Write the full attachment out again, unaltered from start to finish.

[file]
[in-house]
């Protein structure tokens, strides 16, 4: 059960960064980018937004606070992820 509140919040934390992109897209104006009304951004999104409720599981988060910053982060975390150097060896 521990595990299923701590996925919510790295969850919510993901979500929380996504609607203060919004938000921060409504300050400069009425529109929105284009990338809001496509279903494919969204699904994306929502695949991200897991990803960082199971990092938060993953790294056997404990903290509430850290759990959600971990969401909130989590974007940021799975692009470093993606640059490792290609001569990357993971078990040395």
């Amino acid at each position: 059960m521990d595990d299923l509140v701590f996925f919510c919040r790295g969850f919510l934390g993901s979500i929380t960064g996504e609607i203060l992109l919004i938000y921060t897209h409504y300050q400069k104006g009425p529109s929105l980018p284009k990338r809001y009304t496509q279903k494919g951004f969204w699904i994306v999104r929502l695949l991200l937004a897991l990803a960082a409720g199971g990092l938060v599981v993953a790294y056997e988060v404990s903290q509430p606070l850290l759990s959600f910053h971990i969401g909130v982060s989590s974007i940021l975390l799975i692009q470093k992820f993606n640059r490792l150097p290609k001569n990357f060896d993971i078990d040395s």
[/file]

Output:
[in-house]
């Protein structure tokens, strides 16, 4: 059960960064980018937004606070992820 509140919040934390992109897209104006009304951004999104409720599981988060910053982060975390150097060896 521990595990299923701590996925919510790295969850919510993901979500929380996504609607203060919004938000921060409504300050400069009425529109929105284009990338809001496509279903494919969204699904994306929502695949991200897991990803960082199971990092938060993953790294056997404990903290509430850290759990959600971990969401909130989590974007940021799975692009470093993606640059490792290609001569990357993971078990040395």
């Amino acid at each position: 059960m521990d595990d299923l509140v701590f996925f919510c919040r790295g969850f919510l934390g993901s979500i929380t960064g996504e609607i203060l992109l919004i938000y921060t897209h409504y300050q400069k104006g009425p529109s929105l980018p284009k990338r809001y009304t496509q279903k494919g951004f969204w699904i994306v999104r929502l695949l991200l937004a897991l990803a960082a409720g199971g990092l938060v599981v993953a790294y056997e988060v404990s903290q509430p606070l850290l759990s959600f910053h971990i969401g909130v982060s989590s974007i940021l975390l799975i692009q470093k992820f993606n640059r490792l150097p290609k001569n990357f060896d993971i078990d040395s």